23 Jan 2014 • 487 reviews • 68 followers
The year of the horse will be upon us in less than 2 weeks and I was very fortunate to have the opportunity to try out a few CNY dishes at Li Bai, courtesy of the kind folks at Sheraton Singapore.
Turbot Fish "Yu Sheng Loh Hei" - My first lou hei of the year and a relatively pleasing one at that. Instead of the usual salmon, Li Bai uses the turbot (大鲽鱼 or 大菱鲆), which is a relatively pricey fish and stands out with its firm texture. Definitely a good way to start off the festivities!
Braised Superior Bird's Nest with Crabmeat and Crab Roe - In an effort to ensure the sustainability and welfare of sharks, Li Bai has put bird's nest on the menu as a substitute for shark's fin. And this dish definitely looks absolutely decadent and mouth watering on paper. But in reality, the execution was far from perfect. Granted, the bird's nest was nice and silky whilst the crab meat and roe was in abundance but the whole thing started out nicely salty and turned bland somewhere after the second or third spoonful. Talk about consistency issues.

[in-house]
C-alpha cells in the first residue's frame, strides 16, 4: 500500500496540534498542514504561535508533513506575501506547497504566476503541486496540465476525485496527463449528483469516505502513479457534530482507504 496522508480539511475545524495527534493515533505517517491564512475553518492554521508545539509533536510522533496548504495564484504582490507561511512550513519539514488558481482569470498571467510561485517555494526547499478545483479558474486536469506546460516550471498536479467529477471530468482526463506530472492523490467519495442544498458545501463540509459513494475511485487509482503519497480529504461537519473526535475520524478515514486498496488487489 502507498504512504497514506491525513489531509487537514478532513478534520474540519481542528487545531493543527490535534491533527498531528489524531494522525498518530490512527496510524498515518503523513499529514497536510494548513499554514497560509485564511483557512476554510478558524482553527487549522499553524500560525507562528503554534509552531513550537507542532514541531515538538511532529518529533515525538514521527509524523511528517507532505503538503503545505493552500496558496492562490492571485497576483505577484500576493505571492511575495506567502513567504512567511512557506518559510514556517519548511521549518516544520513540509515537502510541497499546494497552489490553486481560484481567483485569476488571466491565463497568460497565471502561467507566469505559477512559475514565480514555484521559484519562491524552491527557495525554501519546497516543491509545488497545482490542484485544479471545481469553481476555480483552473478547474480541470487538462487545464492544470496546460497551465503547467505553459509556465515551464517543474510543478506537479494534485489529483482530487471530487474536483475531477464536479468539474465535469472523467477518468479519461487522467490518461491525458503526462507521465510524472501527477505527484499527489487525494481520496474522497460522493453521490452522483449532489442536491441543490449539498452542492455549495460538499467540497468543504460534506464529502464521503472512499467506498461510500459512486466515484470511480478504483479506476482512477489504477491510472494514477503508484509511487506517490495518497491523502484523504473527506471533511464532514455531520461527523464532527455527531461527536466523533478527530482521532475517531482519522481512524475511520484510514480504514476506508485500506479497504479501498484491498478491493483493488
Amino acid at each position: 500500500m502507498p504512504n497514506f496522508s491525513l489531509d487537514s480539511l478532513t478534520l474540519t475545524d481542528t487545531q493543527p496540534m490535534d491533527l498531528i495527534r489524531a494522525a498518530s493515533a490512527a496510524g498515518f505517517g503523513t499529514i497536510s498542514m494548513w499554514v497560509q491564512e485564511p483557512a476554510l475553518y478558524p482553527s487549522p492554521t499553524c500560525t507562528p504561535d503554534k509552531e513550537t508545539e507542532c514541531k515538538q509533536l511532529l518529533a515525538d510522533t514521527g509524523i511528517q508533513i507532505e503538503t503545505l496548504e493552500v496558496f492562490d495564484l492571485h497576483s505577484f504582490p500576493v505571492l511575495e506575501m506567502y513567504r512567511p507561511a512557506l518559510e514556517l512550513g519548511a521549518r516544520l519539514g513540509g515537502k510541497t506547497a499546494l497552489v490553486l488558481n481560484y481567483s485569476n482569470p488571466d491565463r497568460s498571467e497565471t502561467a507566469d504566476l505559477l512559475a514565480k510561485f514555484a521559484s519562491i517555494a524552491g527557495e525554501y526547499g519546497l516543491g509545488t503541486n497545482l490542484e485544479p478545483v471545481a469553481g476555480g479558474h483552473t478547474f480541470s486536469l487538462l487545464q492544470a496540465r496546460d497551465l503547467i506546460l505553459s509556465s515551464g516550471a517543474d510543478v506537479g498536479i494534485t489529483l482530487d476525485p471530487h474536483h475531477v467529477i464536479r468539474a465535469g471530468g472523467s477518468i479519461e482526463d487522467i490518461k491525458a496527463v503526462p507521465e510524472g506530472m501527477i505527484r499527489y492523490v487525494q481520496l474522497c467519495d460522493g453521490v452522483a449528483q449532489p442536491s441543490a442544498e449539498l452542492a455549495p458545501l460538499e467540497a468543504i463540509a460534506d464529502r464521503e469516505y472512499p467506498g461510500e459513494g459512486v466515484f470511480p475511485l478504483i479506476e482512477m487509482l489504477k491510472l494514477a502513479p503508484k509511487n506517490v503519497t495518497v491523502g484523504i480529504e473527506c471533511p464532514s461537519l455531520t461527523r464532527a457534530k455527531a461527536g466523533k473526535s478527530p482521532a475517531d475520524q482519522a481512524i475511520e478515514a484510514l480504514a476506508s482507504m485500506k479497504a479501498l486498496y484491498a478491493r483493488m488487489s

Salted Egg Lobster and Sauteed Fillet of Lobster - I appreciated the aesthetics of this dish and applaud the simple flavours of the sauteed lobster fillet, which was lightly salty coupled with a nice crunchy texture. The salted egg yolk variant was, however, too overwhelming and masked the inherent sweetness of the lobster. Prawns would have sufficed in my humble opinion. But nonetheless, still a pretty decent eat.
Stewed "Eight Treasures" Chicken with South African 5-head Abalone and Sea Cucumber - Instead of the usual peng cai, Li Bai has introduced the Stewed "Eight Treasures" Chicken with South African Abalone and Sea Cucumber. Apart from the sizable and chewy abalone, I can't really comment on this dish as my serving only consisted of chicken skin and salted egg yolk - probably not the best representation.
Water Chestnut Cake with Pan-fried Nian-gao - The water chestnut cake didn't sit well with me due to the presence of a singular foreign taste mixed into it. The nian gao (年糕) fared better in my humble opinion, coming across as sinfully pleasing with a similar texture to that of 九层糕.
Thanks once again to Sheraton for the invite!
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